|April vacation, 2009, with Martha and Liz -- same problem, higher cost every day.|
To get up to speed on events around town I called Medea, and she pointed me toward a public policy discussion of the current situation in the graveyard of empires, Afghanistan War: Containing or Leveraging U.S. Power? The Afghanistan Study Group has a good report just out and executive director Matthew Hoh was one of the panelists; Ray McGovern was in the audience, and there were also a number of right wing types who hate the war in Afghanistan. That is, they hate it now that it's Obama's war; before that, they loved it.
CODEPINK wants to pressure the president to bring troops home in large numbers in July, like he promised. So I went to see who else wants to do the same.
Ann Coulter might say that's what she wants to do, but I doubt that she's clear on that point.
During the panel discussion previous to hers, wonky types served up the usual hash of conflicting priorities and unintended consequences. Hoh, a former Marine officer who resigned from the State Department in protest of U.S. policy in Afghanistan, was a beacon of clarity, describing the current situation as a "stalemate" and pointing out that the U.S. is neglecting political efforts in favor of just applying force -- which has not, and will not, get the job done.
Georgetown assistant professor C. Christine Fair participating via video link made some good points, describing what she termed "the certitude surplus," ridiculous in the face of a lack of real intelligence about Al Qaeda or for that matter the Taleban in Afghanistan. She also wondered how apologists for the war could talk about supporting women's rights "when there are basic human rights lacking. And I say this as a full ovulator." LOL
|Malalai Joya (with C.J. Minster) April 7, 2011 in Los Angeles: “War will never help Afghan women. If we have the opportunity, I am sure Afghan women will liberate ourselves with the support of progressive Afghan men.”|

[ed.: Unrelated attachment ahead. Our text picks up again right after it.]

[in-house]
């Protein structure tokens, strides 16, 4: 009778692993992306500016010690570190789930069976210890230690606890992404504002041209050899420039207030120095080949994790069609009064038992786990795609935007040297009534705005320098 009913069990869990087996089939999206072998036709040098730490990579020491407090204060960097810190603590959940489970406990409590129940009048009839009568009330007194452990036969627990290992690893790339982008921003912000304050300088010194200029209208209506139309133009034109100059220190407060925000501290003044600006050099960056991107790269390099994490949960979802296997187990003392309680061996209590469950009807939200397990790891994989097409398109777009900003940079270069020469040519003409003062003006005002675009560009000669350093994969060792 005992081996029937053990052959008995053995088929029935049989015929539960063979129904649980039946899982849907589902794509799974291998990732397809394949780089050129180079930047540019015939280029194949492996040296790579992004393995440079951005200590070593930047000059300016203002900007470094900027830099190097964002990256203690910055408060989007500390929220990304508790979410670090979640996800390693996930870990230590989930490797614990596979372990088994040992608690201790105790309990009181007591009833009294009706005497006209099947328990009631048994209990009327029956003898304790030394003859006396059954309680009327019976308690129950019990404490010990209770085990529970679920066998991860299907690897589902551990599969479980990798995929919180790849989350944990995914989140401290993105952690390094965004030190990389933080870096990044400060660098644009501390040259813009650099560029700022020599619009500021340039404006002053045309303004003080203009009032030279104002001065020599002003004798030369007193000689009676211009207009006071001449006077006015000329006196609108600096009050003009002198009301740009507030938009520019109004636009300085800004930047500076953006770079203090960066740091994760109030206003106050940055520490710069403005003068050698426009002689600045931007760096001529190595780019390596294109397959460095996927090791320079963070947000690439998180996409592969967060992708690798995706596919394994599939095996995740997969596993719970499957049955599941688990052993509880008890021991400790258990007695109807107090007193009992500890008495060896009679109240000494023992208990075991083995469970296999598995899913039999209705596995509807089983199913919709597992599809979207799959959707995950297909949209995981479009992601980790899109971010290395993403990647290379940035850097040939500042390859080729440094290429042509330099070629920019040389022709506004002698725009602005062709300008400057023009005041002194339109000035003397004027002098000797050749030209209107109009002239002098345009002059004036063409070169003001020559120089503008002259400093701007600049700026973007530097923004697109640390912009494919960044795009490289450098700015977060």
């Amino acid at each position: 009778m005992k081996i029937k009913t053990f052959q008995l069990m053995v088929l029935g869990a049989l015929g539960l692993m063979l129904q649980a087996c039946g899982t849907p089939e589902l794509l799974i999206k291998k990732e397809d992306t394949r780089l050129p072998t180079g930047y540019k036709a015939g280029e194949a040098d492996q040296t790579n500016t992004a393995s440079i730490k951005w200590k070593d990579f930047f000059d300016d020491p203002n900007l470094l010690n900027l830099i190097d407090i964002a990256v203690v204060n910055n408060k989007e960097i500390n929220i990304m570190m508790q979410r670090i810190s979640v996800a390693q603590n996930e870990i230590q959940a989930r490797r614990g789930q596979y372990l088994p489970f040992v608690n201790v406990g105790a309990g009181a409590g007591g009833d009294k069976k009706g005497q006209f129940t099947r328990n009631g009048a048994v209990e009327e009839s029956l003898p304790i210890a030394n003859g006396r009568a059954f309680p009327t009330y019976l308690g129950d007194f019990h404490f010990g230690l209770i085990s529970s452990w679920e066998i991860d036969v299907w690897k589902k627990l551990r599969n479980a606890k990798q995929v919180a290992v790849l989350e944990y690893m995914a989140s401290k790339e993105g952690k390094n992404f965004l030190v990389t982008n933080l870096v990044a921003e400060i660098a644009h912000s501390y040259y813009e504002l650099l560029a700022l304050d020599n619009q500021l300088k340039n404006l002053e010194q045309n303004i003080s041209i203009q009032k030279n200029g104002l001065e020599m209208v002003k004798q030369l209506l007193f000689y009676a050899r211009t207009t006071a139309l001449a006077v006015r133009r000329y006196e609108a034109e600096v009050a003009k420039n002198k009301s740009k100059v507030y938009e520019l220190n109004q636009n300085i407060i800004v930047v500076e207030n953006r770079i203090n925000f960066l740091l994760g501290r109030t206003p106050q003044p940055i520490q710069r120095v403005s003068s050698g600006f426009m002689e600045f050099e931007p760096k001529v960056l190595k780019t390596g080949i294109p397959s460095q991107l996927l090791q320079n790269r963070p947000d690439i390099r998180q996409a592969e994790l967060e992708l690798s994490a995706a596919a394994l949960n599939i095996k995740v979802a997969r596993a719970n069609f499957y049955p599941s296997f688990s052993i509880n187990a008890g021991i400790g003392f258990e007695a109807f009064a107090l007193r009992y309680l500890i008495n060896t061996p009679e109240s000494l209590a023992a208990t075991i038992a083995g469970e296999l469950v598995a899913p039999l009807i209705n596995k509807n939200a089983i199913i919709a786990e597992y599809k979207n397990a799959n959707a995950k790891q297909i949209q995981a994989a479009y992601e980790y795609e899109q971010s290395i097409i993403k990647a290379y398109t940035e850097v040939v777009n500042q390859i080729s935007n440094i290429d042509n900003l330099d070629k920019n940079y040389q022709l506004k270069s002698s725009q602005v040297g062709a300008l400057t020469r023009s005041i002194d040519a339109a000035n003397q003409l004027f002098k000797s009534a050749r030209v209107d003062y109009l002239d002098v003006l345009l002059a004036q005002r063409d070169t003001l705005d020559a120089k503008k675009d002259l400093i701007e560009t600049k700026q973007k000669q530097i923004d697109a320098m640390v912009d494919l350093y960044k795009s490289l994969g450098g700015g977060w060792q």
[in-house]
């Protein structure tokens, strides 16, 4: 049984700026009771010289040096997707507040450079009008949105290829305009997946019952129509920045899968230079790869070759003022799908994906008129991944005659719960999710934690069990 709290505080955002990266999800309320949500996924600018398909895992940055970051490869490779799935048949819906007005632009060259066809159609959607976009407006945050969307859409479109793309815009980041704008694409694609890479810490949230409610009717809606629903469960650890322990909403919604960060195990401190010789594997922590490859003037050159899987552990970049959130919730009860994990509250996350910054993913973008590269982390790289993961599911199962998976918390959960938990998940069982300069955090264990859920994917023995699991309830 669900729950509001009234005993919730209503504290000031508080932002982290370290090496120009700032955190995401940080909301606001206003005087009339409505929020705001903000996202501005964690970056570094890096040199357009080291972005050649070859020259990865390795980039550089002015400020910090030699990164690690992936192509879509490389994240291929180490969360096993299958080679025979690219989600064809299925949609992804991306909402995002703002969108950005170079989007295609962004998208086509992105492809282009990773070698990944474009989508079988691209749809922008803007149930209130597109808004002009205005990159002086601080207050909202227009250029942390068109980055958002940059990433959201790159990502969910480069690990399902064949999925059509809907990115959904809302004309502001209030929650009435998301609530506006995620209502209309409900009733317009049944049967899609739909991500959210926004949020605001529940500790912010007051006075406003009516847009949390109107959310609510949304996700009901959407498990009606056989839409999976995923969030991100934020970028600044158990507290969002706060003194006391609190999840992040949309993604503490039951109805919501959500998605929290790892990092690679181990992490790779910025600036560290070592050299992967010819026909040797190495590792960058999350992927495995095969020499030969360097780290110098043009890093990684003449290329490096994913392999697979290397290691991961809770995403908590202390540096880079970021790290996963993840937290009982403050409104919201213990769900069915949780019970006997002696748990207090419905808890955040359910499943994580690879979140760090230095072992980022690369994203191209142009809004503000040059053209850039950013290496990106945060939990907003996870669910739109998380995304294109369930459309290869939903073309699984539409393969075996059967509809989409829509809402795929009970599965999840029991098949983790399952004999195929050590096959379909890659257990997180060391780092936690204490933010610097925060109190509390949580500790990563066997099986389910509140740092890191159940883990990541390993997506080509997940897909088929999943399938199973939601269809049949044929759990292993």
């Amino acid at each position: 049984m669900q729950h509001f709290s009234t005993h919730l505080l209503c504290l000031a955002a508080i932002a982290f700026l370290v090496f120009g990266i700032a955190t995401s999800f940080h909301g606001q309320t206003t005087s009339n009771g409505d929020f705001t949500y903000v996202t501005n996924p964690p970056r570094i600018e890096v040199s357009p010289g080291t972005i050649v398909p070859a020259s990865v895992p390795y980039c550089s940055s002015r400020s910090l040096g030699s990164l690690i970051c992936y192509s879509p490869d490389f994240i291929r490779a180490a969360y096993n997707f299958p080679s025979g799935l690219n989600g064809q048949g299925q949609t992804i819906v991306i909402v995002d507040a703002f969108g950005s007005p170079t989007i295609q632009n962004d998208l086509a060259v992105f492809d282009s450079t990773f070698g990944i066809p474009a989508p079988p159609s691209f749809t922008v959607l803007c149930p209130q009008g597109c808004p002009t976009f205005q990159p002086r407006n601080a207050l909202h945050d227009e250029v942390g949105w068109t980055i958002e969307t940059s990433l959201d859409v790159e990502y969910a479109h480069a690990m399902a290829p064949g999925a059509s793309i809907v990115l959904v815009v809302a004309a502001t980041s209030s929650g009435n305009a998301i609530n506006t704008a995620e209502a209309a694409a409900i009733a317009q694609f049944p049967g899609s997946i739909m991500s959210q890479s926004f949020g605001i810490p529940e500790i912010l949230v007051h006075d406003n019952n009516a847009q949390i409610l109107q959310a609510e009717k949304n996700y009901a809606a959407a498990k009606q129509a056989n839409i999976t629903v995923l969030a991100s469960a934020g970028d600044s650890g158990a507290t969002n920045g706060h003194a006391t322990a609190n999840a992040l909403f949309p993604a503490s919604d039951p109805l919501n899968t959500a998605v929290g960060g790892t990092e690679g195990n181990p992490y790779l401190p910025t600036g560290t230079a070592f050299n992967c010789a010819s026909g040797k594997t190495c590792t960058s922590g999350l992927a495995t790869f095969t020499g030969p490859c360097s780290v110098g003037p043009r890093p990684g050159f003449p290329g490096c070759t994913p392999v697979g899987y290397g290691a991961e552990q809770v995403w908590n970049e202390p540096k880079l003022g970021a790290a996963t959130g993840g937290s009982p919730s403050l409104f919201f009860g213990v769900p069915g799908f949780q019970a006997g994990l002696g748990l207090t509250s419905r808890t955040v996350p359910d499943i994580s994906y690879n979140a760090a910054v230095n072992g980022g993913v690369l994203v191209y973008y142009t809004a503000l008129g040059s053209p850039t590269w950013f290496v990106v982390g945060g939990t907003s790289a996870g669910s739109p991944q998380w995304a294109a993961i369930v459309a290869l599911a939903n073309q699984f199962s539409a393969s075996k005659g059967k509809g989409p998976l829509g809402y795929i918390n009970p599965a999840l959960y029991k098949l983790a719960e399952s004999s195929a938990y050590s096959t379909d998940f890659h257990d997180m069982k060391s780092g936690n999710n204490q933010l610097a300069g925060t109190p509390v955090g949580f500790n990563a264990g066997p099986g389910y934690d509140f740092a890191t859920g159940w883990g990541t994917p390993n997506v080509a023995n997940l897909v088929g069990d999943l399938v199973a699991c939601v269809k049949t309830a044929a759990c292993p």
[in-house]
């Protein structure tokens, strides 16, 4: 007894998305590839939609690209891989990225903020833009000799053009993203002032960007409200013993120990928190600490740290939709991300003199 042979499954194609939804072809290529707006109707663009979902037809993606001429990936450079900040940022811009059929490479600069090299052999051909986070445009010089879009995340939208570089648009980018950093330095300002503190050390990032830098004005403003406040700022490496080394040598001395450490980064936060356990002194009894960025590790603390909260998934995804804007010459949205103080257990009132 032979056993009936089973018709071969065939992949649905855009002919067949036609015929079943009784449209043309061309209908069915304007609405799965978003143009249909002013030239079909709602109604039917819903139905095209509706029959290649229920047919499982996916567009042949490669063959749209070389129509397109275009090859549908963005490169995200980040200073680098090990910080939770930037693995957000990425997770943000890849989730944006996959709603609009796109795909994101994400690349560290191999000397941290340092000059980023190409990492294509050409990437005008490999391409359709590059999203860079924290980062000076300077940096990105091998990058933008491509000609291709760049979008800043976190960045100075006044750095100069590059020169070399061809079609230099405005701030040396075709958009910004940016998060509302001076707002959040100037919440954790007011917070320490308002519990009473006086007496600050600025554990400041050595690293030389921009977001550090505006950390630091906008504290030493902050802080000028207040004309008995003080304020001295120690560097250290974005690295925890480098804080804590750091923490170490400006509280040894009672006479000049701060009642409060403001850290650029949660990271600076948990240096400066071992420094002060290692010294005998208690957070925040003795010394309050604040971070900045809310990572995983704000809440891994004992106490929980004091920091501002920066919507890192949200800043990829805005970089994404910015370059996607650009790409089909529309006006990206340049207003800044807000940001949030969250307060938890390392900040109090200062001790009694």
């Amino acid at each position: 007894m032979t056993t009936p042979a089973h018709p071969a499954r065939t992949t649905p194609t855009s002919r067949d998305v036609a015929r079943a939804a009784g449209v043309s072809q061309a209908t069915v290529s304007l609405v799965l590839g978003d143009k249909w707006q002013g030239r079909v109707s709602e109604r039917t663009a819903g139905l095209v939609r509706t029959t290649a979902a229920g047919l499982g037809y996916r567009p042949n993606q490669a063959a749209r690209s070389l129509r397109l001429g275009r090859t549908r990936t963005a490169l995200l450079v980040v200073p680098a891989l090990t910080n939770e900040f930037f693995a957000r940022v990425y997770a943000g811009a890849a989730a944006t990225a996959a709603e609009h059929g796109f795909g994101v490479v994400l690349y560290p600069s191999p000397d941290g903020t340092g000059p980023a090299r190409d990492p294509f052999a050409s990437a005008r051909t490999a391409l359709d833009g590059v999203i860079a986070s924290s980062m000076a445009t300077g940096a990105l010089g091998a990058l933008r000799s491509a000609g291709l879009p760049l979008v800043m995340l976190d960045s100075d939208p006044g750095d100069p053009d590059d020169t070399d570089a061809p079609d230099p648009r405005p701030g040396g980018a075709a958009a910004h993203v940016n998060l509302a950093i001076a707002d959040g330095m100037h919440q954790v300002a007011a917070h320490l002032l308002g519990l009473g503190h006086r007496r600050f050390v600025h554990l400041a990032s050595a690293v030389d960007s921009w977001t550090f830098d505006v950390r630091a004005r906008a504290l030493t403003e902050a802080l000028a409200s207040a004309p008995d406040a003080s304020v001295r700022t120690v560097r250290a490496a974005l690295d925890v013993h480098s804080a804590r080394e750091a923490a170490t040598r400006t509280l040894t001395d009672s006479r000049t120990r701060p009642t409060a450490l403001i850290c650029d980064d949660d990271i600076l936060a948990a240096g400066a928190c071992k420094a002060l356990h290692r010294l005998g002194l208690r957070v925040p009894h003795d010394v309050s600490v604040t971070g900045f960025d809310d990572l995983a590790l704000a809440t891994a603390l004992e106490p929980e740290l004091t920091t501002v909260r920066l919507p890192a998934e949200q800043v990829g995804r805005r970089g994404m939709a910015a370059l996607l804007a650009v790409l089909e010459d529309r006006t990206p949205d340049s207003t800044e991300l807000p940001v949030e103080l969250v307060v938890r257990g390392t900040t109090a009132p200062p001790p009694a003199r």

McGovern, a former CIA analyst, had earlier asked the panel if the fact that there are significant natural gas deposits north of Afghanistan might be driving policy. You think? If Ann believed him, she'd probably be all gung-ho for Afghanistan conquest (again) because she did say of the "good" war, Iraq: "Of course we shuld go to war 'just' for oil -- it's like going to war 'just' for oxygen."
Coulter's bewildered main message on Afghanistan (or maybe it was Libya): Could there be any explanation for why the Democratic party supports wars (she used to support) that serve no American interests? Other than that liberals are totally disloyal and hate our country?
I was pretty sure I knew a reasonable explanation so I put my hand up several times and eventually got called on. Did I mention that when I entered wearing a pink Bring Our War $$ Home t-shirt the event hosts became visibly nervous, and a journalist asked me point blank if I planned to create a disturbance?
Me: "In attempting to understand U.S. foreign policy under a succession of administrations, I'm curious why you overlook the role of the immense profits for corporations that build weapons systems, contract security services, and so forth? It seems to be a very large factor, yet I'm not hearing that."
Coulter's snappy comeback: "That would be one of the advantages of the war." Then apparently sensing that she had just dealt Obama a backhanded compliment, she added: "Obama's spending all this money on, on, on stimulus bills -- oh we're providing jobs for public school teachers, if that were true I'd be more in favor of it -- except, alas, it doesn't serve the United States national security interests."
How did she know I was a teacher? Perhaps because mean cheerleader types have a 6th sense for potential areas of vulnerability. Then again, maybe it was my apron.
|Joan, Josie, Larry, and my apron March 19. 2011 Wash DC|